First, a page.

If you read my last blog about my new goals of climbing three major North American bigwall routes in the next five years–and you know anything about me, you already probably realized that I may have bitten off a lot to chew given where I am currently and where I will need to go in my training and climbing to have any chance of success. It’s not uncommon and honestly it seems to be the only way I can force myself to make progress. You have to force yourself out of the comfort zone of challenges that you know you can complete and move into areas where things are really up in the air.
Training for me always starts from the simplest things I can control–the “widest parts of the funnel” in order to benefit the more nuanced components down the line. Another way to think of it is a less gentle quote I’ve heard: ‘You can’t out-train a crappy diet’. That seems simple enough. Just give me the best diet and I’ll stick to it, right? Well, given that we live with type 1 diabetes, that is not so simple. Some of the richest sources of fuel for our bodies are also the hardest to integrate into good blood sugar management–which is also in the “wide part of the funnel”.
I always looked at carbs as the enemy. Carbs make my blood sugar go high and low blood sugar is the goal. I slept with Dr Bernsteins book under my pillow at night and I’d gently prod friends to cut back on their carbs because the ketogenic diet is the truth. Everyone in crossfit and on the internet can’t be wrong can they? Maybe. Maybe not. That’s not the point–they can all be right in their own diet, with their own body but that overlooks three main issues I’ve noticed that I have to address as I am training:
- Blood sugar is only one health outcome, not the end all be all measurement of good health.
- There are no universal truths in diet
- There has to be room for flexibility and adaptation.
I have had A1Cs that are not shabby. usually in the 6’s, lets just say that. I have found that level of control by cutting my carbohydrates and relying on predominately fats and protein for energy. My problem was that the zip, the fire, the power–was simply missing. I usually felt tired and I had a hard time getting solid training sessions in and I would feel like I’d gone 10 rounds with 1990’s Mike Tyson for days following a workout (my recovery was dismally slow). I was taking a lot of insulin relative to the carbs I’d take in–my ratio went from 1:10-12 to 1:6-8. I felt like I had to constantly be correcting my blood sugar because it would always want to creep steadily upward, even hours after eating–and working out would often make it go higher rather than turning the trend around and bringing me back down.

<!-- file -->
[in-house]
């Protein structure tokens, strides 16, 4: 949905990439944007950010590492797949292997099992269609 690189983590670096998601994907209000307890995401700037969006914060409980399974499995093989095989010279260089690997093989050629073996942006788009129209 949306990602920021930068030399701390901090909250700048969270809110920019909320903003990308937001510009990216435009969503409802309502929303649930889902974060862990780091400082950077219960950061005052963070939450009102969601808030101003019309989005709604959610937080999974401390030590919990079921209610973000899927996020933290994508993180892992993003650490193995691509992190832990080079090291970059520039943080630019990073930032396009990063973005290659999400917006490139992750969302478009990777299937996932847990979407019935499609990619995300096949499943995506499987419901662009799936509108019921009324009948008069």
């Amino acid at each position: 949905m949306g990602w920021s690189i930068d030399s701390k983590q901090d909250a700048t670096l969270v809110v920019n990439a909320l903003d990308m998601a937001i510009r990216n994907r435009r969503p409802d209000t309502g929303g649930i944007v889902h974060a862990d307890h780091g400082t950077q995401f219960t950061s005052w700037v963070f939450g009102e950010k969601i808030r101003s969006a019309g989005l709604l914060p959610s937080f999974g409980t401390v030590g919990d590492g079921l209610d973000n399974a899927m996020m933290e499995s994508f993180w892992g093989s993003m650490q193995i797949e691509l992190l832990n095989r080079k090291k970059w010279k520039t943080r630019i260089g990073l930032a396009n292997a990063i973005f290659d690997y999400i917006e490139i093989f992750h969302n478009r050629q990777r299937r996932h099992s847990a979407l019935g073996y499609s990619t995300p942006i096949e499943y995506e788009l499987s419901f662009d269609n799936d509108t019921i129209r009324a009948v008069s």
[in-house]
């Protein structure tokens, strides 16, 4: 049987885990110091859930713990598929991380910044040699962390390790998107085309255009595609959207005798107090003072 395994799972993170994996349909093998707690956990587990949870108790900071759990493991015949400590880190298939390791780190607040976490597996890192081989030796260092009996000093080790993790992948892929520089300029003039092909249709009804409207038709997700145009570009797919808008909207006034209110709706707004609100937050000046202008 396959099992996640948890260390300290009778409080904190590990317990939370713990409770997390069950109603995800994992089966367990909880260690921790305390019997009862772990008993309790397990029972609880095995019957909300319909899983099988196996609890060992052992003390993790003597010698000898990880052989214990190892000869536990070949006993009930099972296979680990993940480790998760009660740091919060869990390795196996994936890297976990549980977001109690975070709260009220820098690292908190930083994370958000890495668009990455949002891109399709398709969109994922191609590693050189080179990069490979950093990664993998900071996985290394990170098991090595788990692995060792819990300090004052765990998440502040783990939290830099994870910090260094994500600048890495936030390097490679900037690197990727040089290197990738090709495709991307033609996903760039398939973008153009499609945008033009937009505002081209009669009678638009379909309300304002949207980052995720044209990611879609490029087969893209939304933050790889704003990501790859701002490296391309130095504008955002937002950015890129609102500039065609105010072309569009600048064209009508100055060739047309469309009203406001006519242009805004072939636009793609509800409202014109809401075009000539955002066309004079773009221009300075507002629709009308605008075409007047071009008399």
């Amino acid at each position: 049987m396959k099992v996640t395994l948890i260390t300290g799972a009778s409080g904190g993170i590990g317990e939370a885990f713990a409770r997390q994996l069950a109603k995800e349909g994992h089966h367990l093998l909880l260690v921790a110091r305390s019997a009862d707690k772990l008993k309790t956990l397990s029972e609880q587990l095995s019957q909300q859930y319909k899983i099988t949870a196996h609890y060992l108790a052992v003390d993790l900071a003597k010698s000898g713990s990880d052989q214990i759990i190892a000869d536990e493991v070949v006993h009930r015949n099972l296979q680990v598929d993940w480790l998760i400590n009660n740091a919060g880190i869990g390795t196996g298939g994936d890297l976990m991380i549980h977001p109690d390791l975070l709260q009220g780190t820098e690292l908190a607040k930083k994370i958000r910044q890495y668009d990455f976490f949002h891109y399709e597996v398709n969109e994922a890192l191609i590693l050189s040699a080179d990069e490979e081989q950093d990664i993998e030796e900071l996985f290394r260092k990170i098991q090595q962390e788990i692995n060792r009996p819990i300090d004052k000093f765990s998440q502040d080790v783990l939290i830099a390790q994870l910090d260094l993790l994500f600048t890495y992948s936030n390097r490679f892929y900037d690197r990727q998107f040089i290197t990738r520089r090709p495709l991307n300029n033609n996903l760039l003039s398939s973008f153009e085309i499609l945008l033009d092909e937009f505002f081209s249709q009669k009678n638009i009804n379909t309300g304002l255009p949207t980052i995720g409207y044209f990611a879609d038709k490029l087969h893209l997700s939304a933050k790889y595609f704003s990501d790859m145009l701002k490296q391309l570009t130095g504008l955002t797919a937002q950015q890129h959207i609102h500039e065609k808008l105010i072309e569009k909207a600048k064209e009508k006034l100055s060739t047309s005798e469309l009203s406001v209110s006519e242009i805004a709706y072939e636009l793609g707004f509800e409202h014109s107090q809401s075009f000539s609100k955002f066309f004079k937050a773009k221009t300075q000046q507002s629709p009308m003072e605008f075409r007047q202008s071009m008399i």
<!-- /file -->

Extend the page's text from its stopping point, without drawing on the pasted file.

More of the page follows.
Here is a snapshot of my previous ketogenic diet:
- Occasionally Steak
- Eggs in staggering quantities
- Raw unsalted nuts
- Green salad
- Sugar snap peas
- green beans
Point being, my diet wasn’t crappy–the ketogenic diet just wasn’t a good fit for me. It was meeting the criteria of blood sugar management but it was still failing to make me feel energetic and active. So I decided to try and up my carb intake for more energy a few months back–which did show some promise. Using my new CGM, I’d see measurable increases in my ability to train when I’d eat more carbs–but I wasn’t hungry enough to hit my targets and my blood sugar was always sluggish in responding to my insulin so I drifted away from really getting the fuel I needed.
I had been sticking to the Ketogenic plan, and I want to stress that it definitely did do well in terms of helping me hit my blood sugar targets with enough insulin. It was only when I threw in the athletic goals with their training demands that this measurement of “good diet” started to look less complete. I also want to say that I don’t mean this as a slight to anyone who is way into the Bernstein method; I get it. It works to keep blood sugar down–and perhaps my adherence to and application of the ketogenic diet methods were imperfect, but it’s these impasses that force us to examine our methods–to learn and grow.
So I have completely overhauled my diet, plugged it into my training and that is going to be the focus of my next blog or two; going through the process I am using to better adapt a new diet to greater physical demands. Because there are no universal truths or quick fixes in diets it’s certainly going to have some trial and error that I hope you and I both can learn from!
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